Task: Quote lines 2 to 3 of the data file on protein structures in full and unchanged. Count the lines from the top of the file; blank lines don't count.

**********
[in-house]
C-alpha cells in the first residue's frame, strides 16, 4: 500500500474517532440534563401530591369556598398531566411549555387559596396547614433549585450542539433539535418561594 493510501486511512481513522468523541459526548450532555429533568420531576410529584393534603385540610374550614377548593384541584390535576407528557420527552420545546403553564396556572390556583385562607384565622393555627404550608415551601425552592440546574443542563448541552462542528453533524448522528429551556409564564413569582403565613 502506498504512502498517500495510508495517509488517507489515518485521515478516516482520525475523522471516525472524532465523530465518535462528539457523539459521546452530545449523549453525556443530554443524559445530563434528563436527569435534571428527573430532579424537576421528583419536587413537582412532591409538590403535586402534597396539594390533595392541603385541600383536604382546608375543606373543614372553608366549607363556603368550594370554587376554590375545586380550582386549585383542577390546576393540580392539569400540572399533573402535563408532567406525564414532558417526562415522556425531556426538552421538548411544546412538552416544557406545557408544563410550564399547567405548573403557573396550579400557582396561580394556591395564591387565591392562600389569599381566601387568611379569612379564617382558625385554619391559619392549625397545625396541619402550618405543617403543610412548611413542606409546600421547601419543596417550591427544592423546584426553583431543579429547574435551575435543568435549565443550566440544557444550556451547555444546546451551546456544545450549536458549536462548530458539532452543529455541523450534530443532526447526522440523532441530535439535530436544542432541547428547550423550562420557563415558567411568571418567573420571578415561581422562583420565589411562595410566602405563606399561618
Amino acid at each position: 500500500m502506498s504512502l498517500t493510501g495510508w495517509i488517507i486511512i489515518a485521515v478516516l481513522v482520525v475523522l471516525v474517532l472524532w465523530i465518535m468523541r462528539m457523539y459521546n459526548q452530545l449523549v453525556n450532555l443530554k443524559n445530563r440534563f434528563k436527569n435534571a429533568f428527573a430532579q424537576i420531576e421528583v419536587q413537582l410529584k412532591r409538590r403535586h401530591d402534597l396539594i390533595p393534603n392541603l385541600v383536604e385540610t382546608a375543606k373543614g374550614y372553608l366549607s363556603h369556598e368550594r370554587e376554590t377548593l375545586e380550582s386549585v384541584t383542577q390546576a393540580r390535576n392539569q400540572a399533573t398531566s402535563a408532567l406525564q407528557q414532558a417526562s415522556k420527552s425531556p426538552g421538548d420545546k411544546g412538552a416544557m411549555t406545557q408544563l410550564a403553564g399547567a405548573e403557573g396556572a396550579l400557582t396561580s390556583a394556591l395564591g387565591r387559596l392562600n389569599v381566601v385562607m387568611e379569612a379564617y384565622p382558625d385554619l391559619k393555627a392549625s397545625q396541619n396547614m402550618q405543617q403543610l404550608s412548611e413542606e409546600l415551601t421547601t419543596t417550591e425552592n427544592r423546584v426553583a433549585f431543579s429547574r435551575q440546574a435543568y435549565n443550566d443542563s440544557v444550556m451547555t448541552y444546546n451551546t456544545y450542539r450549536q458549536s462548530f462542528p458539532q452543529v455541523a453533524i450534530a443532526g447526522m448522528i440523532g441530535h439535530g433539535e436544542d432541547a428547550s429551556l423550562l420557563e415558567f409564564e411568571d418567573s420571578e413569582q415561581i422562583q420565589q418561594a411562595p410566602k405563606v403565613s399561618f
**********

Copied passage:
C-alpha cells in the first residue's frame, strides 16, 4: 500500500474517532440534563401530591369556598398531566411549555387559596396547614433549585450542539433539535418561594 493510501486511512481513522468523541459526548450532555429533568420531576410529584393534603385540610374550614377548593384541584390535576407528557420527552420545546403553564396556572390556583385562607384565622393555627404550608415551601425552592440546574443542563448541552462542528453533524448522528429551556409564564413569582403565613 502506498504512502498517500495510508495517509488517507489515518485521515478516516482520525475523522471516525472524532465523530465518535462528539457523539459521546452530545449523549453525556443530554443524559445530563434528563436527569435534571428527573430532579424537576421528583419536587413537582412532591409538590403535586402534597396539594390533595392541603385541600383536604382546608375543606373543614372553608366549607363556603368550594370554587376554590375545586380550582386549585383542577390546576393540580392539569400540572399533573402535563408532567406525564414532558417526562415522556425531556426538552421538548411544546412538552416544557406545557408544563410550564399547567405548573403557573396550579400557582396561580394556591395564591387565591392562600389569599381566601387568611379569612379564617382558625385554619391559619392549625397545625396541619402550618405543617403543610412548611413542606409546600421547601419543596417550591427544592423546584426553583431543579429547574435551575435543568435549565443550566440544557444550556451547555444546546451551546456544545450549536458549536462548530458539532452543529455541523450534530443532526447526522440523532441530535439535530436544542432541547428547550423550562420557563415558567411568571418567573420571578415561581422562583420565589411562595410566602405563606399561618
Amino acid at each position: 500500500m502506498s504512502l498517500t493510501g495510508w495517509i488517507i486511512i489515518a485521515v478516516l481513522v482520525v475523522l471516525v474517532l472524532w465523530i465518535m468523541r462528539m457523539y459521546n459526548q452530545l449523549v453525556n450532555l443530554k443524559n445530563r440534563f434528563k436527569n435534571a429533568f428527573a430532579q424537576i420531576e421528583v419536587q413537582l410529584k412532591r409538590r403535586h401530591d402534597l396539594i390533595p393534603n392541603l385541600v383536604e385540610t382546608a375543606k373543614g374550614y372553608l366549607s363556603h369556598e368550594r370554587e376554590t377548593l375545586e380550582s386549585v384541584t383542577q390546576a393540580r390535576n392539569q400540572a399533573t398531566s402535563a408532567l406525564q407528557q414532558a417526562s415522556k420527552s425531556p426538552g421538548d420545546k411544546g412538552a416544557m411549555t406545557q408544563l410550564a403553564g399547567a405548573e403557573g396556572a396550579l400557582t396561580s390556583a394556591l395564591g387565591r387559596l392562600n389569599v381566601v385562607m387568611e379569612a379564617y384565622p382558625d385554619l391559619k393555627a392549625s397545625q396541619n396547614m402550618q405543617q403543610l404550608s412548611e413542606e409546600l415551601t421547601t419543596t417550591e425552592n427544592r423546584v426553583a433549585f431543579s429547574r435551575q440546574a435543568y435549565n443550566d443542563s440544557v444550556m451547555t448541552y444546546n451551546t456544545y450542539r450549536q458549536s462548530f462542528p458539532q452543529v455541523a453533524i450534530a443532526g447526522m448522528i440523532g441530535h439535530g433539535e436544542d432541547a428547550s429551556l423550562l420557563e415558567f409564564e411568571d418567573s420571578e413569582q415561581i422562583q420565589q418561594a411562595p410566602k405563606v403565613s399561618f